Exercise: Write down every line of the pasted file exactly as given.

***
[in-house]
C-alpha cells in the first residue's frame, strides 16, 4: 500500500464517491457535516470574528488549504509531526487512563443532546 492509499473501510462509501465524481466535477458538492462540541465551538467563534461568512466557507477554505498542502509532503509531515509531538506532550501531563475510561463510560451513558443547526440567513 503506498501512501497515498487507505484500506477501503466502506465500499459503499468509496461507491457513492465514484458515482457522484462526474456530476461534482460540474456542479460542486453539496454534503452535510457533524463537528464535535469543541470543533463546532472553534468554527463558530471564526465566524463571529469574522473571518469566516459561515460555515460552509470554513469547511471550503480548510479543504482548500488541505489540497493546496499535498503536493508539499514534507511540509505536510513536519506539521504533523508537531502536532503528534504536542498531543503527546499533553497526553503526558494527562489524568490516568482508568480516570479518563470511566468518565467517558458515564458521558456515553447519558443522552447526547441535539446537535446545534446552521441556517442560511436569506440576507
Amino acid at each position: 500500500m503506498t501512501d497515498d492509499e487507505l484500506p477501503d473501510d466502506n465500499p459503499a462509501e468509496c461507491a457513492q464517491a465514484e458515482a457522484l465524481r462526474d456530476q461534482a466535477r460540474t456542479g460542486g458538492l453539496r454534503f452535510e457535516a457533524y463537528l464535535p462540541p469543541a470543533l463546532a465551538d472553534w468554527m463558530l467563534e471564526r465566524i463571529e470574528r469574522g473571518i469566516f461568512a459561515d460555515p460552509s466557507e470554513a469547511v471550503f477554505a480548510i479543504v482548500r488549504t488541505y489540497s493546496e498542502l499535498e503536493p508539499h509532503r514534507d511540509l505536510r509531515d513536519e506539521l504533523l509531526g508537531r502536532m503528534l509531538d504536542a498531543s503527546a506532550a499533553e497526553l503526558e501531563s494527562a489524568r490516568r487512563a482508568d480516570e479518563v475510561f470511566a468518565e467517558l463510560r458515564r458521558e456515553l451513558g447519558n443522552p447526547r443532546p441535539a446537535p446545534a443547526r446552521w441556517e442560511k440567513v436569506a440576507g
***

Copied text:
[in-house]
C-alpha cells in the first residue's frame, strides 16, 4: 500500500464517491457535516470574528488549504509531526487512563443532546 492509499473501510462509501465524481466535477458538492462540541465551538467563534461568512466557507477554505498542502509532503509531515509531538506532550501531563475510561463510560451513558443547526440567513 503506498501512501497515498487507505484500506477501503466502506465500499459503499468509496461507491457513492465514484458515482457522484462526474456530476461534482460540474456542479460542486453539496454534503452535510457533524463537528464535535469543541470543533463546532472553534468554527463558530471564526465566524463571529469574522473571518469566516459561515460555515460552509470554513469547511471550503480548510479543504482548500488541505489540497493546496499535498503536493508539499514534507511540509505536510513536519506539521504533523508537531502536532503528534504536542498531543503527546499533553497526553503526558494527562489524568490516568482508568480516570479518563470511566468518565467517558458515564458521558456515553447519558443522552447526547441535539446537535446545534446552521441556517442560511436569506440576507
Amino acid at each position: 500500500m503506498t501512501d497515498d492509499e487507505l484500506p477501503d473501510d466502506n465500499p459503499a462509501e468509496c461507491a457513492q464517491a465514484e458515482a457522484l465524481r462526474d456530476q461534482a466535477r460540474t456542479g460542486g458538492l453539496r454534503f452535510e457535516a457533524y463537528l464535535p462540541p469543541a470543533l463546532a465551538d472553534w468554527m463558530l467563534e471564526r465566524i463571529e470574528r469574522g473571518i469566516f461568512a459561515d460555515p460552509s466557507e470554513a469547511v471550503f477554505a480548510i479543504v482548500r488549504t488541505y489540497s493546496e498542502l499535498e503536493p508539499h509532503r514534507d511540509l505536510r509531515d513536519e506539521l504533523l509531526g508537531r502536532m503528534l509531538d504536542a498531543s503527546a506532550a499533553e497526553l503526558e501531563s494527562a489524568r490516568r487512563a482508568d480516570e479518563v475510561f470511566a468518565e467517558l463510560r458515564r458521558e456515553l451513558g447519558n443522552p447526547r443532546p441535539a446537535p446545534a443547526r446552521w441556517e442560511k440567513v436569506a440576507g